Master's Degree

Spring 2024 Course Information
Curriculum Development

Course Description
Course description coming soon.

Gaea Hock
Office: 785-532-1166
Fax: 785-532-5633

Campus Coordinator

For course access questions, contact the teaching university’s campus coordinator. For enrollment questions, contact your home university campus coordinator.
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Disability Support Services

To request accommodations for this course, contact the disability support office at your home university. You must register each semester and for each course. Read more about the Great Plains IDEA process for requesting accommodations.


Curriculum Foundations, Principles & Issues
A.C. Ornstein and F.P Hunkins
Edition: 7th
ISBN: 978-0134060354
Publisher: Pearson

Course Access
Approximately 2-3 weeks before the first day of class at K-State, the K-State campus coordinator, Ashley Schultz, will email course access instructions to visiting students for courses taught by K-State. These instructions are also available on the Visiting Students webpage at K-State. By following the course access instructions, visiting students create their K-State eID and complete the K-State Course Access Form. Students meeting all deadlines for eID creation and submission will have access to Canvas by the first day of class.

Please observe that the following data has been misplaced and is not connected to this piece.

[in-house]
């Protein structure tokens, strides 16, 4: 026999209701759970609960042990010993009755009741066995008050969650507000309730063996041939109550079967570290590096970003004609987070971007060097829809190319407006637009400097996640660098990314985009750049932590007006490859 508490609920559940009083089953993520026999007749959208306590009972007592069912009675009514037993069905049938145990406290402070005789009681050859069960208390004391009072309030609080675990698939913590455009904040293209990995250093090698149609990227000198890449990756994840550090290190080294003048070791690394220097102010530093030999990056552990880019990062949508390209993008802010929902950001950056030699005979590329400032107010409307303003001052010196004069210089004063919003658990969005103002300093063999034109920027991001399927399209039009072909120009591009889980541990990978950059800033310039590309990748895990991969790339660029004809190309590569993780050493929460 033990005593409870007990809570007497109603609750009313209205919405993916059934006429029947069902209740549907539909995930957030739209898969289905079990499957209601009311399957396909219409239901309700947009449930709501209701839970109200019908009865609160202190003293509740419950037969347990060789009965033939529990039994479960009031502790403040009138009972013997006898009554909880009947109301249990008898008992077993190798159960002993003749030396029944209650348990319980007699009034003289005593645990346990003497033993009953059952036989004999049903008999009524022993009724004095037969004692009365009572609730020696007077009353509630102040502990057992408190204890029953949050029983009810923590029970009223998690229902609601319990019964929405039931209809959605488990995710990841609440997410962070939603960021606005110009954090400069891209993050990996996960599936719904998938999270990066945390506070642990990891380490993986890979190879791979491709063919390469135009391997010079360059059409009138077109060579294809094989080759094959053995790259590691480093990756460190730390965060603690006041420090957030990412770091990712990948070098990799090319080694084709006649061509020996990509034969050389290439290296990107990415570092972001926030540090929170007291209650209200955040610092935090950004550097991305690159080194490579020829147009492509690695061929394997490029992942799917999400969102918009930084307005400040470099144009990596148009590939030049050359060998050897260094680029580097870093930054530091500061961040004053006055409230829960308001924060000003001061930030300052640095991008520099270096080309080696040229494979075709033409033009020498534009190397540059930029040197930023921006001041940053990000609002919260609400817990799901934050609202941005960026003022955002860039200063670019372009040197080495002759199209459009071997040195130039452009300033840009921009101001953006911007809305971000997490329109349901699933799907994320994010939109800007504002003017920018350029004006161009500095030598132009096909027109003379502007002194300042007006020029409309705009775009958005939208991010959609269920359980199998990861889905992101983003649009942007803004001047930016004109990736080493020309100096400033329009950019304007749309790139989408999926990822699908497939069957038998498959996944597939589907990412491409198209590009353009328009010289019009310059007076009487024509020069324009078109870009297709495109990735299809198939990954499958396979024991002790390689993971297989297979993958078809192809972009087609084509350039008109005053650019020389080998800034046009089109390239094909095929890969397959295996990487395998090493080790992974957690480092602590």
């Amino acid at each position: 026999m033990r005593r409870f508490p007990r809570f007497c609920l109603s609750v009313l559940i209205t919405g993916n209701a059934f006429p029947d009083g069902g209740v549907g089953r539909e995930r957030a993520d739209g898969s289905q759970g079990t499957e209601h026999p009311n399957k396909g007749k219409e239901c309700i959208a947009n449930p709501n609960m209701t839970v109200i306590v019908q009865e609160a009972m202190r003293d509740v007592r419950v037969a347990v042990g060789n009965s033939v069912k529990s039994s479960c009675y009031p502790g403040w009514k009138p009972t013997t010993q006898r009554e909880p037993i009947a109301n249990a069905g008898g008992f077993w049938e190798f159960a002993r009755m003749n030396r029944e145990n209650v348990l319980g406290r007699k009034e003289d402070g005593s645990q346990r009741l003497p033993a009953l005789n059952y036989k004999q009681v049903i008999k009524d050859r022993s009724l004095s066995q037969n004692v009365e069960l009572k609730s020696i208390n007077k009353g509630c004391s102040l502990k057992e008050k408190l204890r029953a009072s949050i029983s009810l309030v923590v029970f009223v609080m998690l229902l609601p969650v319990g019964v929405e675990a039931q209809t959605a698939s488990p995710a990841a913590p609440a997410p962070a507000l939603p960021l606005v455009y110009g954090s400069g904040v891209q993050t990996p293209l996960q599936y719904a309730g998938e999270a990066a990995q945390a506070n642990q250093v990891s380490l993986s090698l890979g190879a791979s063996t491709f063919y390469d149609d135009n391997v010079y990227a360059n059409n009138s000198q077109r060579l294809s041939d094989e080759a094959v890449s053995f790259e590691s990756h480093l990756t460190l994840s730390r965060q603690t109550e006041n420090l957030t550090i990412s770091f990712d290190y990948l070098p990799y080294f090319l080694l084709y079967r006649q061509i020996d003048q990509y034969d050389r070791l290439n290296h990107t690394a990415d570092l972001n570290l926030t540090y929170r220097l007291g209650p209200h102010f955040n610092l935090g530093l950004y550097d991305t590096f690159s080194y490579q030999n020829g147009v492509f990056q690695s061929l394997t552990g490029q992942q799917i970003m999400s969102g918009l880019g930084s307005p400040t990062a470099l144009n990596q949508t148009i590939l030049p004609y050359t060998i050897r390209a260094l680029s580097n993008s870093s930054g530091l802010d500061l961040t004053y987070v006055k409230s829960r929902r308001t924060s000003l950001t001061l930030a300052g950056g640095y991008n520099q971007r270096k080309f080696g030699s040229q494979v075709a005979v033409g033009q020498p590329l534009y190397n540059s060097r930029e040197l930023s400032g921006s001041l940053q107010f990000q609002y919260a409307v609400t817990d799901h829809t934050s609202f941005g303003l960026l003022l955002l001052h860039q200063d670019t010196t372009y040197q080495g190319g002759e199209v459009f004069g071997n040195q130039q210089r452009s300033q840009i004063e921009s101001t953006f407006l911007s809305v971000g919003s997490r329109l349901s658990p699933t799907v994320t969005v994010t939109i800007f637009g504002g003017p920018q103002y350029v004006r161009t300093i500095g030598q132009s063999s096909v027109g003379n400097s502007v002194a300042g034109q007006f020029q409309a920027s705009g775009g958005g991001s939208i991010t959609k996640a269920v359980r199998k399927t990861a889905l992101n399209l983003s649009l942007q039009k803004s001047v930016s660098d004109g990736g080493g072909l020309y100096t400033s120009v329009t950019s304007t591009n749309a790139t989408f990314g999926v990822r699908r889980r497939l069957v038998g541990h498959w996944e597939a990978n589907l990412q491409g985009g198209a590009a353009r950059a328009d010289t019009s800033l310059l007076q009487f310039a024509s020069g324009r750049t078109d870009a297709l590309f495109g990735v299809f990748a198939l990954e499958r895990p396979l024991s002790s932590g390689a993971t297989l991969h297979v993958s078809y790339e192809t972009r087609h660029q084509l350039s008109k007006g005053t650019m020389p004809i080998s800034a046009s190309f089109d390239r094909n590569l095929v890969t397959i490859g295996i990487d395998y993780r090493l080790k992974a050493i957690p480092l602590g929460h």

Exam Proctor

This course does not require an exam proctor.

Synchronous Components

This course does not include synchronous components.


Optional Textbooks:

Finch, C.R. and Crunkilton, J.R. (1999) Curriculum Development in Vocational and Technical Education: Planning, Content and Implementation. (5th Ed.). Allyn & Bacon, Boston.

Doll, R.C. (1996) Curriculum Improvement Decision Making and Process. (9th Ed.). Allyn & Bacon, Boston.

Posner, G.J. and Rudnitsky, A.N. (2006) Course Design: A Guide to Curriculum Development for Teachers. (7th Ed.). Allyn & Bacon, Boston.

Andrew Isola is a community development graduate student at K-State.I have worked in the nonprofit arena for many years. The idea of returning to school for my master’s degree was daunting, especially given my typical work schedule of long and varied hours. However, knowing that I could earn my master’s degree in Community Development through Great Plains IDEA and that it would fit around my work and personal needs put me at ease. Multiple times throughout my coursework I have learned a theory, process, or skill one evening, gone to work the next morning, and applied what I learned the night before in my job.

– – Andrew Isola, Community Development Master's Student,
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